In Appreciation for Our Employees
Some of them wake at dark and first check the markets, then the weather.
Some of them feed many mouths before they show up to work. Maybe chickens or children, cattle or cats, even ill neighbors…all get fed.
Some of them leave the house in steel toe shoes and fire-resistant clothing, knowing that coming home exactly as they left is the greatest priority.
Some of them use their drive time to listen to podcasts to learn about current events, or they call their mom, or they call the customer who is struggling right now. Some of them just drive in silence. Some pray.
Some of them drive to work cussing the weather.
Some of them look forward to today’s fuel route because it takes them past the house they dreamt about living in when they were age eight. Some of them never would have torn down that bank barn.
Some of them use their sick leave to have babies or care for aging parents or to have replaced the knees that have climbed in and out of a truck for years.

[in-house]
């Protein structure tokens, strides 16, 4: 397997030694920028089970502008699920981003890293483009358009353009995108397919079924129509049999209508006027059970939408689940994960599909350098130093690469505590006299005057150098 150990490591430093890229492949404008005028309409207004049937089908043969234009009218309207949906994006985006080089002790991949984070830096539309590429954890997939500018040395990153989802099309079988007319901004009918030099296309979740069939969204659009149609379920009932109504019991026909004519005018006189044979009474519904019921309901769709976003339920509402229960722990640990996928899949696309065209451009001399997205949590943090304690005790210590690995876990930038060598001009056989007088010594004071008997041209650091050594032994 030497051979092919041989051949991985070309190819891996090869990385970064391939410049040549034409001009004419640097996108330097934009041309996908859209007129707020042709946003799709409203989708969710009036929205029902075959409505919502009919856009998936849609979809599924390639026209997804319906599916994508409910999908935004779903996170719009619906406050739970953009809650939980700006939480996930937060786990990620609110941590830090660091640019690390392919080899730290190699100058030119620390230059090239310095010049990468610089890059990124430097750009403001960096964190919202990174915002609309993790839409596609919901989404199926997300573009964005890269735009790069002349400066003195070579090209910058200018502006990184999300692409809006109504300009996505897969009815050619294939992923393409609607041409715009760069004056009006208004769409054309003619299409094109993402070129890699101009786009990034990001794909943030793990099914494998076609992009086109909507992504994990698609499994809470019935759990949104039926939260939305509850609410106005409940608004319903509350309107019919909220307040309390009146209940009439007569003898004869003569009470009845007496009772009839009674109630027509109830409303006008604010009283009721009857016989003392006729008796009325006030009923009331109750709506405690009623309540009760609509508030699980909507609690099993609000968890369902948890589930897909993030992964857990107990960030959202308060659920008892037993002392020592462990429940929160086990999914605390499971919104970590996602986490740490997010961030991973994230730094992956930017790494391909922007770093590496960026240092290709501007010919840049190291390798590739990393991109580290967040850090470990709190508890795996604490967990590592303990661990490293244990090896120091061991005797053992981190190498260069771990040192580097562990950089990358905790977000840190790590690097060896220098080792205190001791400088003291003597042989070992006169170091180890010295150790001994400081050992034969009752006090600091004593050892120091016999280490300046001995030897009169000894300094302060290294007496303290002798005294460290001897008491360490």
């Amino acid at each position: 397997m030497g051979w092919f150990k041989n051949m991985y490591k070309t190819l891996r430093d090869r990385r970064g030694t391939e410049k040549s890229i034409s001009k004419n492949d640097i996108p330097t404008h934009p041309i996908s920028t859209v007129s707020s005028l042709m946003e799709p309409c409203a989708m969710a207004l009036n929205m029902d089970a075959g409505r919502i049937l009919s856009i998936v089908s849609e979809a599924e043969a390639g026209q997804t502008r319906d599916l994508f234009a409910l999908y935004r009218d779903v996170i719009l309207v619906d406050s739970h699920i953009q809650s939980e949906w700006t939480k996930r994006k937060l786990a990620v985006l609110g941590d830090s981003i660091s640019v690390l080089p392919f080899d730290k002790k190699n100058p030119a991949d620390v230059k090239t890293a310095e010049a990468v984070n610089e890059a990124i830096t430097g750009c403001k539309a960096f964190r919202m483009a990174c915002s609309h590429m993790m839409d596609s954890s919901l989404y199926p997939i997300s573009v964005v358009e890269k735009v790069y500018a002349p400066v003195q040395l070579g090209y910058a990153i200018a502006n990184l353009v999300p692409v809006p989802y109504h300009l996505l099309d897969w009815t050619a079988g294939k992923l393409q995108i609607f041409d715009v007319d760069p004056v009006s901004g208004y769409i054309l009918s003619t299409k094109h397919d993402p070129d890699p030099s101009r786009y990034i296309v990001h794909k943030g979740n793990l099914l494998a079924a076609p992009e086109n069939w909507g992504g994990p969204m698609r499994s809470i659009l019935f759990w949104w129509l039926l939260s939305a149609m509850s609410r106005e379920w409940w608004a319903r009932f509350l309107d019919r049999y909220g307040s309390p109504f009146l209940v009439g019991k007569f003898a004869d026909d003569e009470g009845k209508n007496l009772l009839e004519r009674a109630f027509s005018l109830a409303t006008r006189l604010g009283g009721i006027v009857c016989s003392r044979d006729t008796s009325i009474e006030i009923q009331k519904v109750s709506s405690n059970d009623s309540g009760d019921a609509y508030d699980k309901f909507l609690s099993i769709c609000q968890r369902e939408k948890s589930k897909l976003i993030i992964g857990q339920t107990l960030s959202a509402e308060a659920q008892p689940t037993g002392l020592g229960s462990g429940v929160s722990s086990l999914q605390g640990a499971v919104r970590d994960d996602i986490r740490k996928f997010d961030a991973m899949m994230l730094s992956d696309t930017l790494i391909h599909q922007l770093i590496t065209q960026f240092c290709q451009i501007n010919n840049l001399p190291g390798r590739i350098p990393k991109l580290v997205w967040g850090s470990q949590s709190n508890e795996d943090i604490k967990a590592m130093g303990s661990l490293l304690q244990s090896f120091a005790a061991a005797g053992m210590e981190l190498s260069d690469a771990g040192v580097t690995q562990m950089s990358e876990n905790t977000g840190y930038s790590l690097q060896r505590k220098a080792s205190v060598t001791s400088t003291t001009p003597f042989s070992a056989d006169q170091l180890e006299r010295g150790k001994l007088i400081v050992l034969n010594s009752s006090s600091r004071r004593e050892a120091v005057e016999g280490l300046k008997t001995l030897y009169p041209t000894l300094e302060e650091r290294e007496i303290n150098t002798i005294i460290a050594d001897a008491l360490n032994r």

Some of them have eaten out of the same lunch box for ten years. Some are trying the Keto diet and they’re grumpy.
Some of them spend their days talking about proper nutrition and feed rations for hogs, then go home and devour a $3.00 frozen pizza with their family.
Some of them have little experience in energy or agriculture. But they sure know how to lead and motivate a team.
Some of them see the same faces at work that they do at Christmas. It’s a family affair.
Some of them came to work for the co-op right out of high school and never left. Some of them are celebrating 45 years with the co-op this summer.
Some of them stand in lines at visitations in the funeral home because they knew growers, soil type, and aspirations more than they knew last wishes.
Some of them keep impeccable records, a tidy desk and a color-coded calendar. Others can’t find their keys.
Some of them smile (way too big) when they see a Tyson porkchop on the menu because they know what went into producing that piece of protein.
Some of them go home at night, take off their boots (finally), and know that the work that wore them out mattered.